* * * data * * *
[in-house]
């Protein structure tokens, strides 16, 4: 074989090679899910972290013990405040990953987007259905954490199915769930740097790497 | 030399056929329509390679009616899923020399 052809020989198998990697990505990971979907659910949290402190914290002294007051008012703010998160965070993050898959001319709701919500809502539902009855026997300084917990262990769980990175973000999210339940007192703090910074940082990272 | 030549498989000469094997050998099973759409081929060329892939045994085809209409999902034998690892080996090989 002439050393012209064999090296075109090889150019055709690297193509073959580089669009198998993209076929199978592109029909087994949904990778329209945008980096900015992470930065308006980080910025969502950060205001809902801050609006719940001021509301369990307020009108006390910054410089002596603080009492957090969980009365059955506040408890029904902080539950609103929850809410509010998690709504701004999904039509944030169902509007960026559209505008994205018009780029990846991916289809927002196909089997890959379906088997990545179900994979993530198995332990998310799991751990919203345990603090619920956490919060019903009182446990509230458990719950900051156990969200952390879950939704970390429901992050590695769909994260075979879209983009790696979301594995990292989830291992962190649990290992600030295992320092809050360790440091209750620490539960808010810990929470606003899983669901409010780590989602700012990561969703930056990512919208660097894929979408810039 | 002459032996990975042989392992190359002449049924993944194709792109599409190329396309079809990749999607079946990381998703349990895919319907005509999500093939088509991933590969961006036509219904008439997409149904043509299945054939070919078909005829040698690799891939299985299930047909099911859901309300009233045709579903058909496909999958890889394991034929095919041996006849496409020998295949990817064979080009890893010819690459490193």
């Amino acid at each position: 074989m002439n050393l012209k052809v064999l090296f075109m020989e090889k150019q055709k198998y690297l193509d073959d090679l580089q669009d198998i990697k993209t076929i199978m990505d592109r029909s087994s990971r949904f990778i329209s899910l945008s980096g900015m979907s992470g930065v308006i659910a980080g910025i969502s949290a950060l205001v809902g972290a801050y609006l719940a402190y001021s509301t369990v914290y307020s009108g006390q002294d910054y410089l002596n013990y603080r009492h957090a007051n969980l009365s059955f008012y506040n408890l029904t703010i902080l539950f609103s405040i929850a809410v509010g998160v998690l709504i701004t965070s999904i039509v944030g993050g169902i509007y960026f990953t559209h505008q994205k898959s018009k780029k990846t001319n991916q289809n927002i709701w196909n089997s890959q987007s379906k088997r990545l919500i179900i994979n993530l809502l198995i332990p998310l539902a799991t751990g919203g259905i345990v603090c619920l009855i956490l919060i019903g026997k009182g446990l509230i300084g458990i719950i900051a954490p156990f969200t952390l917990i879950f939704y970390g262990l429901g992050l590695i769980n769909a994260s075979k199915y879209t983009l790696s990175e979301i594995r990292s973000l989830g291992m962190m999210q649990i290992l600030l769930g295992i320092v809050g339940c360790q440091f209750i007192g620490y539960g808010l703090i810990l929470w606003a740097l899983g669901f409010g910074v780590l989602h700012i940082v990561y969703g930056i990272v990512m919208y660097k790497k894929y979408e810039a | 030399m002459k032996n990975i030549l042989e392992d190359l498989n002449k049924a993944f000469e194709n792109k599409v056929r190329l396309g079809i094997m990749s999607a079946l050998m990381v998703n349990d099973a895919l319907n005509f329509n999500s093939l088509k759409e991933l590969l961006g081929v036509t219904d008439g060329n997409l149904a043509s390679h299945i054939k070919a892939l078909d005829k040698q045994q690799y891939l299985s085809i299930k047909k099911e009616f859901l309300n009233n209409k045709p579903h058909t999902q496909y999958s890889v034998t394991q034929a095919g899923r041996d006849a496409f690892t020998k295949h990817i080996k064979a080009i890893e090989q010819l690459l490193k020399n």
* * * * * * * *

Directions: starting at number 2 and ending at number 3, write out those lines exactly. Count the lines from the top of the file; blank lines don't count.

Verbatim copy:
């Protein structure tokens, strides 16, 4: 074989090679899910972290013990405040990953987007259905954490199915769930740097790497 | 030399056929329509390679009616899923020399 052809020989198998990697990505990971979907659910949290402190914290002294007051008012703010998160965070993050898959001319709701919500809502539902009855026997300084917990262990769980990175973000999210339940007192703090910074940082990272 | 030549498989000469094997050998099973759409081929060329892939045994085809209409999902034998690892080996090989 002439050393012209064999090296075109090889150019055709690297193509073959580089669009198998993209076929199978592109029909087994949904990778329209945008980096900015992470930065308006980080910025969502950060205001809902801050609006719940001021509301369990307020009108006390910054410089002596603080009492957090969980009365059955506040408890029904902080539950609103929850809410509010998690709504701004999904039509944030169902509007960026559209505008994205018009780029990846991916289809927002196909089997890959379906088997990545179900994979993530198995332990998310799991751990919203345990603090619920956490919060019903009182446990509230458990719950900051156990969200952390879950939704970390429901992050590695769909994260075979879209983009790696979301594995990292989830291992962190649990290992600030295992320092809050360790440091209750620490539960808010810990929470606003899983669901409010780590989602700012990561969703930056990512919208660097894929979408810039 | 002459032996990975042989392992190359002449049924993944194709792109599409190329396309079809990749999607079946990381998703349990895919319907005509999500093939088509991933590969961006036509219904008439997409149904043509299945054939070919078909005829040698690799891939299985299930047909099911859901309300009233045709579903058909496909999958890889394991034929095919041996006849496409020998295949990817064979080009890893010819690459490193």
């Amino acid at each position: 074989m002439n050393l012209k052809v064999l090296f075109m020989e090889k150019q055709k198998y690297l193509d073959d090679l580089q669009d198998i990697k993209t076929i199978m990505d592109r029909s087994s990971r949904f990778i329209s899910l945008s980096g900015m979907s992470g930065v308006i659910a980080g910025i969502s949290a950060l205001v809902g972290a801050y609006l719940a402190y001021s509301t369990v914290y307020s009108g006390q002294d910054y410089l002596n013990y603080r009492h957090a007051n969980l009365s059955f008012y506040n408890l029904t703010i902080l539950f609103s405040i929850a809410v509010g998160v998690l709504i701004t965070s999904i039509v944030g993050g169902i509007y960026f990953t559209h505008q994205k898959s018009k780029k990846t001319n991916q289809n927002i709701w196909n089997s890959q987007s379906k088997r990545l919500i179900i994979n993530l809502l198995i332990p998310l539902a799991t751990g919203g259905i345990v603090c619920l009855i956490l919060i019903g026997k009182g446990l509230i300084g458990i719950i900051a954490p156990f969200t952390l917990i879950f939704y970390g262990l429901g992050l590695i769980n769909a994260s075979k199915y879209t983009l790696s990175e979301i594995r990292s973000l989830g291992m962190m999210q649990i290992l600030l769930g295992i320092v809050g339940c360790q440091f209750i007192g620490y539960g808010l703090i810990l929470w606003a740097l899983g669901f409010g910074v780590l989602h700012i940082v990561y969703g930056i990272v990512m919208y660097k790497k894929y979408e810039a | 030399m002459k032996n990975i030549l042989e392992d190359l498989n002449k049924a993944f000469e194709n792109k599409v056929r190329l396309g079809i094997m990749s999607a079946l050998m990381v998703n349990d099973a895919l319907n005509f329509n999500s093939l088509k759409e991933l590969l961006g081929v036509t219904d008439g060329n997409l149904a043509s390679h299945i054939k070919a892939l078909d005829k040698q045994q690799y891939l299985s085809i299930k047909k099911e009616f859901l309300n009233n209409k045709p579903h058909t999902q496909y999958s890889v034998t394991q034929a095919g899923r041996d006849a496409f690892t020998k295949h990817i080996k064979a080009i890893e090989q010819l690459l490193k020399n």